The FX markets were remarkably quiet for much of the night, though the greenback staged a brief but strong rally as European traders took the stage and sold EUR/USD down more than 100 points for a test of 1.4720 and GBP/USD lower for a touch of 2.06
â€˘ Australian Dollar: Home sales slow as property market cools
â€˘ Japanese Yen: Better than expected retail sales do little for yen
â€˘ Swiss Franc: KOF leading indicator highlights resilience of Swiss economy
â€˘ Euro: German consumer confidence dwindles
â€˘ US Dollar: Heavy event risk including durable goods, Fedâ€™s Beige Book
The FX markets were remarkably quiet for much of the night, though
the greenback staged a brief but strong rally as European traders took
the stage and sold EUR/USD down more than 100 points for a test of
1.4720 and GBP/USD lower for a touch of 2.06. Likewise, USD/JPY surged
to 109.20 before subsequently backing off as lackluster price action in
Asian equity markets left carry trades range-bound.
As weâ€™ve seen time and time again, the Japanese yen showed little reaction to regional economy data. Indeed, Japanese retail sales for October rose at a better-than-expected 0.3 percent from the month prior, pushing the annual rate up to 0.8 percent. Gas prices led the index higher, though purchases of autos also contributed to gains. This data comes on the tails of the Japanese Cabinet Officeâ€™s monthly economic report, which cut its assessment of the labor market for the first time in three years yesterday, effectively eliminating one of the Bank of Japanâ€™s primary arguments for continuing on with rate normalization. Furthermore, the Japanese Trade Ministry published a survey that showed that 90 percent of small and mid-sized companies were having difficulty passing on higher energy costs to consumers. With inflation unlikely to stem from wage increases or price hikes on consumer goods, there is little impetus for the central bank to increase rates any time soon, and as a result, FX carry trades like USD/JPY and GBP/JPY will likely remain driven by risk aversion trends.
Meanwhile, German consumer confidence for the month of December, as measure by GfK, fell back in line with expectations to an index reading of 4.3 from a downwardly revised 4.8. The decline is not entirely surprising given current outlooks, as the tightening of the credit markets and mounting inflation pressures are likely to quell growth prospects in 2008. Nevertheless, as yesterday's release of the German IFO investor sentiment survey indicated, current conditions remain relatively robust and suggest that consumer and business spending in Q4 should keep expansion on track. Moreover, yesterdayâ€™s hot German CPI figures that remain well above the European Central Bankâ€™s 2.0 percent target signal that inflation pressures throughout the entire Euro-zone region are surging. While this would technically give the Trichet & Co. more than enough reason to hike rates in December, the ECBâ€™s claims earlier this month that the â€śongoing reappraisal of risk in financial markets has led to continued uncertaintyâ€ť indicate that they may still prefer to wait and see as the markets have yet to truly stabilize.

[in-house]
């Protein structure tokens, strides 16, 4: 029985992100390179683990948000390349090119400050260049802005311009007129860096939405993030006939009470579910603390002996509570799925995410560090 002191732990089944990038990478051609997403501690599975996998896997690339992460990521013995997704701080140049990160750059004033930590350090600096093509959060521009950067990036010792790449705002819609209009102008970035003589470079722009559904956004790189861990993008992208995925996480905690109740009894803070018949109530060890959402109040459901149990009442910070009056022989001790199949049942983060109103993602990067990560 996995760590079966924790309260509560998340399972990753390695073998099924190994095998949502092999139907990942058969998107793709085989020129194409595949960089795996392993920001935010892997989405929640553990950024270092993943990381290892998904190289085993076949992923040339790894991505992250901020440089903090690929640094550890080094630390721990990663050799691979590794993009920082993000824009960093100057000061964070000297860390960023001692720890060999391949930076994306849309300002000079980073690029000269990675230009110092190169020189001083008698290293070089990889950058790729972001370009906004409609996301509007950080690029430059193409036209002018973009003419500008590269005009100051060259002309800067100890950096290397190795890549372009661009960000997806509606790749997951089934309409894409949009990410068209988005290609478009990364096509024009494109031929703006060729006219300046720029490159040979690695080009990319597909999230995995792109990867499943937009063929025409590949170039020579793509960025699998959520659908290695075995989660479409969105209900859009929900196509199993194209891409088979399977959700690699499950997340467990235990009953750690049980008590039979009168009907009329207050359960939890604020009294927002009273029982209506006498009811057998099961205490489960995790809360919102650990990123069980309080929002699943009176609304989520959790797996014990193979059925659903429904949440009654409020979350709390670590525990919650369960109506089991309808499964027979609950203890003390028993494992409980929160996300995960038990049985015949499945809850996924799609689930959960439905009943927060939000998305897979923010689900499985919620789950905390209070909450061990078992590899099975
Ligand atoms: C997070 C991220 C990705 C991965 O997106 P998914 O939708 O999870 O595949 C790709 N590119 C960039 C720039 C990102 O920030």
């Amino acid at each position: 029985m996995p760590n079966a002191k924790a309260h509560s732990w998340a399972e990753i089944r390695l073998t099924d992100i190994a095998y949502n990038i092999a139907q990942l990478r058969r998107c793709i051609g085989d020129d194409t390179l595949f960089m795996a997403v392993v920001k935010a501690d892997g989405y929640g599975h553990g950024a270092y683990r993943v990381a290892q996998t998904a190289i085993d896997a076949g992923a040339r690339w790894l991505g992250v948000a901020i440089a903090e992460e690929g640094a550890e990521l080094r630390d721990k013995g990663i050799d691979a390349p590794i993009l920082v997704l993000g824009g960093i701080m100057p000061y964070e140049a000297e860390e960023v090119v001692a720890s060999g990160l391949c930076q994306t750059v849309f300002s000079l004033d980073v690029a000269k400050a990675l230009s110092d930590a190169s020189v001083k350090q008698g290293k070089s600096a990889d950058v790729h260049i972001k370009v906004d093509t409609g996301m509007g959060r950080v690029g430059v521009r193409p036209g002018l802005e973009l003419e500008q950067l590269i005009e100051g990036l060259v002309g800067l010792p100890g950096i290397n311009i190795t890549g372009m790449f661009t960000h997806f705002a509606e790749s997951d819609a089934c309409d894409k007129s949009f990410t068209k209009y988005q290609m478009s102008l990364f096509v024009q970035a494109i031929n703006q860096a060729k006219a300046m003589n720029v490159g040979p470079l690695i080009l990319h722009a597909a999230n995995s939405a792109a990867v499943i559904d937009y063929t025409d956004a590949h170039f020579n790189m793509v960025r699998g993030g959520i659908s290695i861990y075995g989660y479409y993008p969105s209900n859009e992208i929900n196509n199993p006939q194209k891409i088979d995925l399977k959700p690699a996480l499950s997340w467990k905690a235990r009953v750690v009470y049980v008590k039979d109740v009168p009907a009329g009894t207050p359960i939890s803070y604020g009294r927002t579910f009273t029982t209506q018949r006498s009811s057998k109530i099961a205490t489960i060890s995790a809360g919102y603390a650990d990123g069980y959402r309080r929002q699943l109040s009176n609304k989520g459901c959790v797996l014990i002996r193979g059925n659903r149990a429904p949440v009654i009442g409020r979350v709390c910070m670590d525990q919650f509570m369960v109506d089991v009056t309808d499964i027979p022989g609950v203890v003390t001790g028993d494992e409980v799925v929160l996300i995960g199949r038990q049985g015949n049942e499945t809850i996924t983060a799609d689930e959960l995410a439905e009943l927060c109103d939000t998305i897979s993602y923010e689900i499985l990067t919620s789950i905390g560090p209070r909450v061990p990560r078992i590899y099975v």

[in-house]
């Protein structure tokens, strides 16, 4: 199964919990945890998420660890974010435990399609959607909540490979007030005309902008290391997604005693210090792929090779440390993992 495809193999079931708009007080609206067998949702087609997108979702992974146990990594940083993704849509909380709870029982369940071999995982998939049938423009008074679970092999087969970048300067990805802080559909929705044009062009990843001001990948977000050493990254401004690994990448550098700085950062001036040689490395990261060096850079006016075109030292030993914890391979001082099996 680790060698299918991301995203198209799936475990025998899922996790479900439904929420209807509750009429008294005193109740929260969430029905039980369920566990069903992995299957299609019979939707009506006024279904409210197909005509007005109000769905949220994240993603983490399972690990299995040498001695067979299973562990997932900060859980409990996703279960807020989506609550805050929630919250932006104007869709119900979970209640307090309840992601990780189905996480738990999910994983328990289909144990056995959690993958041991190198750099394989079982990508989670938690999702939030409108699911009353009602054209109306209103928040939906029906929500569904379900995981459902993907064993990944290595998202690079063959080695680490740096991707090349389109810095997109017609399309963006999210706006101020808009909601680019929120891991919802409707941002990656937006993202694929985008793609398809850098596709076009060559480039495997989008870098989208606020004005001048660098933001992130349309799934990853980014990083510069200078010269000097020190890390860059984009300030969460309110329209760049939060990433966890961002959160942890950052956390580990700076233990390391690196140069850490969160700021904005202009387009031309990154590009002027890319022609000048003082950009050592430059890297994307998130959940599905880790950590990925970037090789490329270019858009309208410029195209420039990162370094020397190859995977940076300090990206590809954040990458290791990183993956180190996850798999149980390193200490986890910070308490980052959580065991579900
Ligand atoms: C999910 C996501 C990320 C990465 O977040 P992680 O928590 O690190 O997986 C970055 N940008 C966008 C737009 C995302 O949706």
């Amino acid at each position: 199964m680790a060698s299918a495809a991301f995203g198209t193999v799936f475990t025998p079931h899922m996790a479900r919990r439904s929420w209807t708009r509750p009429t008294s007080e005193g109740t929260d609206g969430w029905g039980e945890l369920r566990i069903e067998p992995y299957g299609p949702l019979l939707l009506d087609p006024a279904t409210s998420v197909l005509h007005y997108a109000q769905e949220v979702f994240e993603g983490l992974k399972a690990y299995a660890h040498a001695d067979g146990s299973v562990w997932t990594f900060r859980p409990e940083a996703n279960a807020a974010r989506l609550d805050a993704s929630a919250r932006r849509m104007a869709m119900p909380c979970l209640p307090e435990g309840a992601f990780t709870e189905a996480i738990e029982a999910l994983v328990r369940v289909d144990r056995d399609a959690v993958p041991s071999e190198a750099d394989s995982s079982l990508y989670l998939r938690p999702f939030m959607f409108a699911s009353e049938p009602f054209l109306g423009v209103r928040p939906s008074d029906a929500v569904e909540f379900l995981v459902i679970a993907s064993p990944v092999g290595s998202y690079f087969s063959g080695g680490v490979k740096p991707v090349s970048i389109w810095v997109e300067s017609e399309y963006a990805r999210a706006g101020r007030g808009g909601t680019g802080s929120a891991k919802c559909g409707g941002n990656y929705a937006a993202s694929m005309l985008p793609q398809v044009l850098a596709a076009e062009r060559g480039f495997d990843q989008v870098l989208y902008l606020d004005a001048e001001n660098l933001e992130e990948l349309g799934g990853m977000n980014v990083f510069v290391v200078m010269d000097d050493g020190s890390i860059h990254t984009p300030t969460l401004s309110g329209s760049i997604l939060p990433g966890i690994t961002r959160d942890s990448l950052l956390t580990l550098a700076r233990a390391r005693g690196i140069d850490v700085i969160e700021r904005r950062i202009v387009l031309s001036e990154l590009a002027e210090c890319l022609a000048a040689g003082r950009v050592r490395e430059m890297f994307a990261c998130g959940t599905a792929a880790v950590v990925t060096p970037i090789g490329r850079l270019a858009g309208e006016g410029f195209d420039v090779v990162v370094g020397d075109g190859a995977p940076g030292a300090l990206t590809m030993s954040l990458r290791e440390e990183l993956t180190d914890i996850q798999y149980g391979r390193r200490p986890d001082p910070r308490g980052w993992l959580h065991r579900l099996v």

The US dollar faces heavy event risk today with durable goods orders, existing home sales, and the Fedâ€™s Beige Book scheduled to be released. Durable goods orders and the housing data are both anticipated to show gloomy results, but the news may not be disappointing enough to spark a drastic dollar selloff. Indeed, the fireworks may not come until the details of the Beige Book report hit the wires as it will allow the markets to gauge the FOMCâ€™s view of the economy. Fed fund futures are fully pricing in a 25bp cut in December but a pronounced focus on inflation may lead expectations to be scaled back, and as a result, the greenback could extend this morningâ€™s gains later on in the day.